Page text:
The rate control logic 250′ sends a pause packet with an indicated activation period in response to a halt control signal received from the rate buffers 252′ via a signal line 608. When activated, the halt signal provided via the signal line 608 indicates that the rate buffers 252′ are nearly full. The indicated activation period included in the pause packet is appropriate to allow sufficient data to be removed from the rate buffers 252′ and communicated over the link 102 via radio frames 350.

As an example of operation of the MAC 222′, assume that rain fade or interference is detected in the link 102 by an increase in a measured bit error rate (BER). In response, a link control command is issued by the microprocessor 230 which causes the data rate for the link 102 to be reduced. As a result of this lower data rate for the link 102, radio frames 350 are formed less quickly and, thus, data is removed from the rate buffers 252′ at a lower rate. If the reduced data rate results in the rate buffers 252′ becoming nearly full, the rate buffers 252′ activate the halt signal via the signal line 608. In response, the rate control logic 250′ sends a pause packet to the switch 600. Then, while flow control is active, packets received from the transceiver 212, 214 or the interface 604 for communication over the link 102 are temporarily queued in the packet buffers 602. Accordingly, the MAC 222′ according to the present invention implements a flow control technique for adapting a current rate of data transmission over the link 102 to a rate at which Ethernet packets are received by the MAC 222′ from the TFU 106 (FIGS. 1 and 3), without loss of the Ethernet packets.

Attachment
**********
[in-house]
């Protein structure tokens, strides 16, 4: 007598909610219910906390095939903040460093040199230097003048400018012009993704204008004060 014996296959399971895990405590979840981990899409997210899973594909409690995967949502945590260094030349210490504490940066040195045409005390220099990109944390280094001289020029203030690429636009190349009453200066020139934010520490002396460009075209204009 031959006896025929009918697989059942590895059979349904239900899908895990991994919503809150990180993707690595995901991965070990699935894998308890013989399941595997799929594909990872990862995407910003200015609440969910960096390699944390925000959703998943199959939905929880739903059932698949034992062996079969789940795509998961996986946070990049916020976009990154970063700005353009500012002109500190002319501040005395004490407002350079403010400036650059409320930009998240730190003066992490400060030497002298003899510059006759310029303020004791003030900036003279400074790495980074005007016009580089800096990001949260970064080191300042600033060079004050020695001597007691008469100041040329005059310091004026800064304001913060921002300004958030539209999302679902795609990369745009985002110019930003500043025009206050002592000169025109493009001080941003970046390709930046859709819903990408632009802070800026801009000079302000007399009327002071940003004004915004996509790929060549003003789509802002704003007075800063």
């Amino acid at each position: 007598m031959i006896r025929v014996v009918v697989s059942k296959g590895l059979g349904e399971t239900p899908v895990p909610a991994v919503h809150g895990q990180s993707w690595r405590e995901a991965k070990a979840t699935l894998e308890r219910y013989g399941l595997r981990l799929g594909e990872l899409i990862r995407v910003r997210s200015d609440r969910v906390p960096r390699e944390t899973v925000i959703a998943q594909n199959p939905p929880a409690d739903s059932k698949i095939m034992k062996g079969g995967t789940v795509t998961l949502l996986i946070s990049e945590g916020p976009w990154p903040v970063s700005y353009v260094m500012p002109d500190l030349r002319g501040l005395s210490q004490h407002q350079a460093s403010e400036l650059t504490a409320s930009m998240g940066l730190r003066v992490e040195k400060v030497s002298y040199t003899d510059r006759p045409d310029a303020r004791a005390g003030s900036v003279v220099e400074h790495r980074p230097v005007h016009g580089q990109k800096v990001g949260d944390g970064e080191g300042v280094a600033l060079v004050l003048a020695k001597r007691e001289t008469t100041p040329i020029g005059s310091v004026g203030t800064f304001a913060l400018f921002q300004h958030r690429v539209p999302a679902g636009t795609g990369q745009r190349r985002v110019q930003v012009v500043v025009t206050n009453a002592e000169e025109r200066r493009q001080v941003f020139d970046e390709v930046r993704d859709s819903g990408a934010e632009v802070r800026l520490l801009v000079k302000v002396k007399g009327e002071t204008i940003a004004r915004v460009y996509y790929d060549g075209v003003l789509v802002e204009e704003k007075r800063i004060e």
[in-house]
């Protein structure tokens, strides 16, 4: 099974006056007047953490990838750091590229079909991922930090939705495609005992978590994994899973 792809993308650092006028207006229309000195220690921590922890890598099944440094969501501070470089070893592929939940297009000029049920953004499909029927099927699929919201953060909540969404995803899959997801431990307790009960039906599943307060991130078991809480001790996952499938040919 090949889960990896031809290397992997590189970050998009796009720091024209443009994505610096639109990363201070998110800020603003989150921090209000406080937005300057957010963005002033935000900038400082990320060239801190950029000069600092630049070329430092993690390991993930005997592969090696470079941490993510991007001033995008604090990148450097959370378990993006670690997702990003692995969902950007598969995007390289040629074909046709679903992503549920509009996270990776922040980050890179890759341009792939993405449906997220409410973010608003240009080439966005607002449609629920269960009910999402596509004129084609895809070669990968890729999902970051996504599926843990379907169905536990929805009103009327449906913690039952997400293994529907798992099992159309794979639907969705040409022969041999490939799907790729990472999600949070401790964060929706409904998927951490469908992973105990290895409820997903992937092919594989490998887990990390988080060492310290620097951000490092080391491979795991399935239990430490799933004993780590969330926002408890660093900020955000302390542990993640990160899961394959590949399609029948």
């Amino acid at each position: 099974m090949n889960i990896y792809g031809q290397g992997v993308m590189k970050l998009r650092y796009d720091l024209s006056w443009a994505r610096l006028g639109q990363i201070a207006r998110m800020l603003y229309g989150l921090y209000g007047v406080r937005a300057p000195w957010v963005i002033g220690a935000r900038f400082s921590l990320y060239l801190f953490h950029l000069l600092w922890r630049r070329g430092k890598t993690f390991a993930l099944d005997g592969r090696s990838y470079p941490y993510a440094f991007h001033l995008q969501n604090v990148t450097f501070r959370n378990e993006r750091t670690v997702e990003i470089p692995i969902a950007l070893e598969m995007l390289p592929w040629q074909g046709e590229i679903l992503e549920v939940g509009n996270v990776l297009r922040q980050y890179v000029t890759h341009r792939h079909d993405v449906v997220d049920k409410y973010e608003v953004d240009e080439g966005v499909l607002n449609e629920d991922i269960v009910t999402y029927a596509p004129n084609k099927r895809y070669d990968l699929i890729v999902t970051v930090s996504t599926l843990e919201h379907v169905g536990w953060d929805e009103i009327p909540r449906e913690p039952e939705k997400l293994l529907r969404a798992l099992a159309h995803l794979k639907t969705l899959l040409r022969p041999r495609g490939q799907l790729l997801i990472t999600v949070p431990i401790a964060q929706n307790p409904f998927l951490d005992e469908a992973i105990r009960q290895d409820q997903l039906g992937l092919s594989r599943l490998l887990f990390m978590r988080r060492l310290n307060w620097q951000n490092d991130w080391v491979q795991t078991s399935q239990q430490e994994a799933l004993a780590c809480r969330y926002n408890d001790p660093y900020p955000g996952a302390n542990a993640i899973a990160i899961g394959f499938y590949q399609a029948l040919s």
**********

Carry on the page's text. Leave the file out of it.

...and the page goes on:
In addition, the embodiment of the MAC 222′ illustrated in FIG. 16 includes an encryption/decryption block 612 coupled between the rate control logic 250′ and the rate buffers 252′. Accordingly, for packets to be transmitted over the link 102, the encryption/decryption block 612 encrypts the Ethernet data packets prior to temporarily storing the data packet in the rate buffers 252′. Conversely, Ethernet packets received from the link 102 are decrypted by the encryption/decryption block 612 before being provided to the switch 600. A memory buffer 614 coupled to the encryption/decryption block 612 provides a temporary memory store for use during encryption/decryption of the Ethernet packets. An encryption start control signal line 610 coupled between the encryption/decryption block 612 and the length/status buffer 254′ is utilized by the encryption/decryption block 612 to instruct the length/status buffer 254′ to provide an encryption tag and sequence number to the packet synch/de-synch block 256′. This arrangement which includes the encryption/decryption block 612 provides an advantage over the arrangement illustrated in FIG. 4 in that data security is enhanced.

FIG. 17 illustrates a frame structure 700 for reformed 100BASE-T Ethernet data packets formed by the MAC 222′ and radio framer 228′ illustrated in FIG. 16. When the packet is removed from the rate buffers 252′ and reformed for insertion to a radio frame 350 (FIG. 6), the encryption tag and sequence number provided by the length/status buffer 254′ (FIG. 16) are appended to the reformed packet frame 700 in an encryption tag field 702 and a sequence number field 704, respectively. The encryption tag indicates an appropriate key box utilized to encrypt the data while the sequence number provides synchronization information to the terminal which receives the reformed Ethernet data frame 700 from the wireless link 102. Fields of the reformed packet frame 700 illustrated in FIG. 17 which have one-to-one functional correspondence with those illustrated in FIG. 5 are given the same reference numeral primed.